It is an evil which prevails everywhere among mankind, that every one sets himself above others
…and especially that those who seem in anything to excel cannot well endure their inferiors to be on an equality with themselves. And then there is so much [a gloomy disposition] almost in all, that individuals would gladly make churches for themselves if they could; for they find it so difficult to accommodate themselves to the ways and habits of others. …
Extremely needed, therefore, by us all is the admonition to be stimulated to love and not to envy, and not to separate from those whom God has joined to us, but to embrace with brotherly kindness all those who are united to us in faith.
And surely it behoves us the more earnestly to cultivate unity, as the more eagerly watchful Satan is, either to tear us by any means from the Church, or stealthily to seduce us from it.
And such would be the happy effect, were no one to please himself too much, and were all of us to preserve this one object, mutually to provoke one another to love, and to allow no emulation among ourselves, but that of doing good works.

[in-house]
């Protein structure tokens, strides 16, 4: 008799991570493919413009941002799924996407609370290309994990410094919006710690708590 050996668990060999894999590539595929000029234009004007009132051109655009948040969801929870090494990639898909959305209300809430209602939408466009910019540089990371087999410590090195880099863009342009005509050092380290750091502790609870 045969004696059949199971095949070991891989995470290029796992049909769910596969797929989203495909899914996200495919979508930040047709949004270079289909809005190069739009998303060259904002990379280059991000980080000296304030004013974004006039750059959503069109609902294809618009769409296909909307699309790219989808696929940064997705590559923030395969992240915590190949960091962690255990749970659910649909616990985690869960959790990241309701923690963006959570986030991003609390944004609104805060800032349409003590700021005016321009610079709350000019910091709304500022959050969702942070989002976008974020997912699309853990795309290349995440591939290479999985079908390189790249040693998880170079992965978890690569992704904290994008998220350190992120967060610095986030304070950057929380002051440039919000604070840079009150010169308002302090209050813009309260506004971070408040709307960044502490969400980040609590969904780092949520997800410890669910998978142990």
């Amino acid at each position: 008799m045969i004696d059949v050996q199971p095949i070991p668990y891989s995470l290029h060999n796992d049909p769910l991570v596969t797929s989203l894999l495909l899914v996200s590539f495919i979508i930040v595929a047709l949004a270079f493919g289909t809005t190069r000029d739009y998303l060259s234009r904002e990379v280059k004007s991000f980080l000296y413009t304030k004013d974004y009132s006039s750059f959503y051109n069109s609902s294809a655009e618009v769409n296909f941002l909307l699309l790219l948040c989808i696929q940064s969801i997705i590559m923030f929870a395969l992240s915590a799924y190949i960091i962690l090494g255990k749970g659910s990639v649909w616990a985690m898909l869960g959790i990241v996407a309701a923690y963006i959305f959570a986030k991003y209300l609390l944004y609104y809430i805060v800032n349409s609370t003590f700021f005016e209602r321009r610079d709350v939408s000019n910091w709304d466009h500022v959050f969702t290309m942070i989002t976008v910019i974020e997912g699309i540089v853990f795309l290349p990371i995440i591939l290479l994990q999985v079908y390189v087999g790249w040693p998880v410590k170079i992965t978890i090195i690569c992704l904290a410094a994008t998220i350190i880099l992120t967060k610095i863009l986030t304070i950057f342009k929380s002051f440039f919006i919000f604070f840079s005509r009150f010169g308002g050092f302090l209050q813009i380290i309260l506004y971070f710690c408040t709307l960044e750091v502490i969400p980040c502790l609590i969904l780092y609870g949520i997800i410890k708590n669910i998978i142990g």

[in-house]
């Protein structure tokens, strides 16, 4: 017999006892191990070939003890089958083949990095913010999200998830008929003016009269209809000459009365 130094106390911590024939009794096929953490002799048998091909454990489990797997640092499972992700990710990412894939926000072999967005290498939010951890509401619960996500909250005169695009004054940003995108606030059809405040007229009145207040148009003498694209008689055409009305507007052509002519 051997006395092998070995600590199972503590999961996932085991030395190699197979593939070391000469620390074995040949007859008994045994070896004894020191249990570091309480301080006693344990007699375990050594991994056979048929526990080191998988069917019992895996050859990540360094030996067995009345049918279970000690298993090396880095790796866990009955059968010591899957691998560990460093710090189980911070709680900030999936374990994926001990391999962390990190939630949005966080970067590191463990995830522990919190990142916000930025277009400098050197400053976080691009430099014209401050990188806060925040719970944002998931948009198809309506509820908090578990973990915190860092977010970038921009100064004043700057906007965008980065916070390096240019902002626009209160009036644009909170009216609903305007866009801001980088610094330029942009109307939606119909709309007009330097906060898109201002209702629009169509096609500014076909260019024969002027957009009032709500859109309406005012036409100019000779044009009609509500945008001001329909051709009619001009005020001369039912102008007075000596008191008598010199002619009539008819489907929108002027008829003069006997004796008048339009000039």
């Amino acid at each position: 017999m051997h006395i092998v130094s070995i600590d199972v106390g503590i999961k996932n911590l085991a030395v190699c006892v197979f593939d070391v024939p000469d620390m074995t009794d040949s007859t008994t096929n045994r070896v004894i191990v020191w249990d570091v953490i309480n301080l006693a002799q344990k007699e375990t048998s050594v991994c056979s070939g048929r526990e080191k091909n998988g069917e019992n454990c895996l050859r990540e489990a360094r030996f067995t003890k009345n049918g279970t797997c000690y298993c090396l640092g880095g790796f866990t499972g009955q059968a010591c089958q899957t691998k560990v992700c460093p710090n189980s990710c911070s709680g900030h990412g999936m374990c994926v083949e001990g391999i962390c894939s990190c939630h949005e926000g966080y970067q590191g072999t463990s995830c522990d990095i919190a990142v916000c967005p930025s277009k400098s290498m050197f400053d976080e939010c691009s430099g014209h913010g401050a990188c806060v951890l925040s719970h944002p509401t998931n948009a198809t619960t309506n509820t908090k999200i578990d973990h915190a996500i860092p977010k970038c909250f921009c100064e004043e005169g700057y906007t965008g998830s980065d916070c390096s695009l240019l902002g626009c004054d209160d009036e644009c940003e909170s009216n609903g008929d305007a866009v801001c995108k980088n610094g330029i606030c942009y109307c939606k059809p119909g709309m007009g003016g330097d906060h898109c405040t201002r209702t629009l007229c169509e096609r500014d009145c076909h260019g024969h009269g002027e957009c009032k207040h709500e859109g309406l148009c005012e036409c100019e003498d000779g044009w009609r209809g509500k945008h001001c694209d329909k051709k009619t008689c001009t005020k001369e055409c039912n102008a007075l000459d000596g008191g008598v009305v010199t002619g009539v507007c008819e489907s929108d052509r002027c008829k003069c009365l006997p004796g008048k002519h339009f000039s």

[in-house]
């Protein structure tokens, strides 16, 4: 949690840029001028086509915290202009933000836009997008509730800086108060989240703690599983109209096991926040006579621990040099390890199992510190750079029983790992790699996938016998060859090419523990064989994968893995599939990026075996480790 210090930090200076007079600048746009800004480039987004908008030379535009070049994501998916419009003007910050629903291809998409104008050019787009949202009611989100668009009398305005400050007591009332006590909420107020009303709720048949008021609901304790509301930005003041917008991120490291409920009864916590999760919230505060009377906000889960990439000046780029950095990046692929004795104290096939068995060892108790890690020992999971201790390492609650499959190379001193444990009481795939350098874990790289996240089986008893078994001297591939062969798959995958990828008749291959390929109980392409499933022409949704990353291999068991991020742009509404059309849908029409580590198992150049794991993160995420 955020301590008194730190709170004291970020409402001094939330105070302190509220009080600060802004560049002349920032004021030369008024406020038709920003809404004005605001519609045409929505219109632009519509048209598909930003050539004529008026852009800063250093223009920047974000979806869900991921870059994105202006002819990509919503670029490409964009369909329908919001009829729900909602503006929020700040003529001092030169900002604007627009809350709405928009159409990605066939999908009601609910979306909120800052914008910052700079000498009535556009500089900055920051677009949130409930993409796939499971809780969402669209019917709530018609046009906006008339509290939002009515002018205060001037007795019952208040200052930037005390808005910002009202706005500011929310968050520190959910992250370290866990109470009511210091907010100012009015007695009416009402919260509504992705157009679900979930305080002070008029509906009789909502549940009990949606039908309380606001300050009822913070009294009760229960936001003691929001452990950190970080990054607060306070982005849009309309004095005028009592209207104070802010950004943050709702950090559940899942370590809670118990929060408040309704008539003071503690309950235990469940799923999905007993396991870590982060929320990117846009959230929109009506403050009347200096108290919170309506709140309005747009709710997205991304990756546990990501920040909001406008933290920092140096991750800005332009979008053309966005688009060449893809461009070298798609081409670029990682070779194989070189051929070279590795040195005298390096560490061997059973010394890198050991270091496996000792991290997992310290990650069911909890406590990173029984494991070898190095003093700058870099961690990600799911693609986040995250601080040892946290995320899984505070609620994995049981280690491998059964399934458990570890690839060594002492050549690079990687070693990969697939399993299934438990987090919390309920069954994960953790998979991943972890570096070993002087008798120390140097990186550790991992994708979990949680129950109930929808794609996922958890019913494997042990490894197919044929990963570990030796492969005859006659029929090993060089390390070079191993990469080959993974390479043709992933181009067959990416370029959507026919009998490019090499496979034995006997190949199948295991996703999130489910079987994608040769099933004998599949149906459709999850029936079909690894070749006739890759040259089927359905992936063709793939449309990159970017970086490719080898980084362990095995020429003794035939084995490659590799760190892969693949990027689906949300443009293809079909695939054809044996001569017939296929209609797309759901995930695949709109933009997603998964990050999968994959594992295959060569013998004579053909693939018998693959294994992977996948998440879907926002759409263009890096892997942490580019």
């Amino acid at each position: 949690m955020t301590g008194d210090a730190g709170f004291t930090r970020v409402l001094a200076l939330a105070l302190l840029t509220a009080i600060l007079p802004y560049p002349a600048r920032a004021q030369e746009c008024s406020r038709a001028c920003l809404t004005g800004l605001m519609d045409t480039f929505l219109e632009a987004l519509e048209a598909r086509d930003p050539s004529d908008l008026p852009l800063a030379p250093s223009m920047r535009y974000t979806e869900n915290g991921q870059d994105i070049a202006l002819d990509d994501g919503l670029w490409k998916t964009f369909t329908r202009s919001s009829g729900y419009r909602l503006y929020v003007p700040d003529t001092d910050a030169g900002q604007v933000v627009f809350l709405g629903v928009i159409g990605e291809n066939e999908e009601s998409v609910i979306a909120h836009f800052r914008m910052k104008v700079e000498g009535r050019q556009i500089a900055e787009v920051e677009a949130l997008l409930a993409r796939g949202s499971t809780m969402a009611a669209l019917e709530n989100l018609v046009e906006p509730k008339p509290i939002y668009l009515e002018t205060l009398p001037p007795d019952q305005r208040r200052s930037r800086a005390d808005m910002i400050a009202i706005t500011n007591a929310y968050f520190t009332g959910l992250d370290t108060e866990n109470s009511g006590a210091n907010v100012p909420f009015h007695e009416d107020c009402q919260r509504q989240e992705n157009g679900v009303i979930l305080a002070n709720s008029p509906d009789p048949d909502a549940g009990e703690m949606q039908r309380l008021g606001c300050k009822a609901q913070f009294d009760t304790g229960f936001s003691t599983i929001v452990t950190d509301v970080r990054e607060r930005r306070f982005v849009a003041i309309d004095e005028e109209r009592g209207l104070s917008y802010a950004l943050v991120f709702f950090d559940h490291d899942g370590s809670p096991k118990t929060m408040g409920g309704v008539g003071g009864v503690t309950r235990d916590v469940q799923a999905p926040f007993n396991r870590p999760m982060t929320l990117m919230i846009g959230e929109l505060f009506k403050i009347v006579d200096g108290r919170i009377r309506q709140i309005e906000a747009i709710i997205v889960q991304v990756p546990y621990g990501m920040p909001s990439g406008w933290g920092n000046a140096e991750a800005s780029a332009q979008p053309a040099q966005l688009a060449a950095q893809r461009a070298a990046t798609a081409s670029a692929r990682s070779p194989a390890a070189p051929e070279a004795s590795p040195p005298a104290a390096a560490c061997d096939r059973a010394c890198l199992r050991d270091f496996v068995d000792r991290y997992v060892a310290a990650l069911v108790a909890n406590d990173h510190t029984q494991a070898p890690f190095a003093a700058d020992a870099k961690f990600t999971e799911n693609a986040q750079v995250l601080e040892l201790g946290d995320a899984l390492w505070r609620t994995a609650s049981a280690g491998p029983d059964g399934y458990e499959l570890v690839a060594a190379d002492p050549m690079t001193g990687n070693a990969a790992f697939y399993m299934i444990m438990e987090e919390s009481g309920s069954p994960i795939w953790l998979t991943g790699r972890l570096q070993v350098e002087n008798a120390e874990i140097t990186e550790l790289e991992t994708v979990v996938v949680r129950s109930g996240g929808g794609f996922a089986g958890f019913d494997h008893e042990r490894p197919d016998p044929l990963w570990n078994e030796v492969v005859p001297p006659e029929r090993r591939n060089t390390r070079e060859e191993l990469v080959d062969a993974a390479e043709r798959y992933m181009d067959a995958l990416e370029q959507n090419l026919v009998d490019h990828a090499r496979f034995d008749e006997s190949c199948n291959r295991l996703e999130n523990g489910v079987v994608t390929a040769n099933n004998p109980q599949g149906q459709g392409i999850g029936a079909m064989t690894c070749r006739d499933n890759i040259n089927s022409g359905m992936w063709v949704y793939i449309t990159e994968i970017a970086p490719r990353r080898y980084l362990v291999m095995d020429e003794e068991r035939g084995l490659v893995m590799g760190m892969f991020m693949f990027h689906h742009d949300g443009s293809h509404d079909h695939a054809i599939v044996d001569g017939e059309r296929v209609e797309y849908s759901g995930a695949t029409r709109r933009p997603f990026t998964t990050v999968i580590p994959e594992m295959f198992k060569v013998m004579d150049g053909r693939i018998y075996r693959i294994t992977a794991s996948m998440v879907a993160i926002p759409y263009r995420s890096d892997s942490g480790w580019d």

For doubtless the contempt of the brethren, [gloominess], envy, immoderate estimate of ourselves, and other sinful impulses, clearly shew that our love is either very cold, or does not at all exist.
Having said, “Not forsaking the assembling together,” he adds, But exhorting one another; by which he intimates that all the godly ought by all means possible to exert themselves in the work of gathering together the Church on every side; for we are called by the Lord on this condition, that every one should afterwards strive to lead others to the truth, to restore the wandering to the right way, to extend a helping hand to the fallen, to win over those who are without. But if we ought to bestow so much labour on those who are yet aliens to the flock of Christ, how much more diligence is required in exhorting the brethren whom God has already joined to us?
—John Calvin, 1509-1564
Commentary on the Epistle of Paul the Apostle to the Hebrews, 240–241.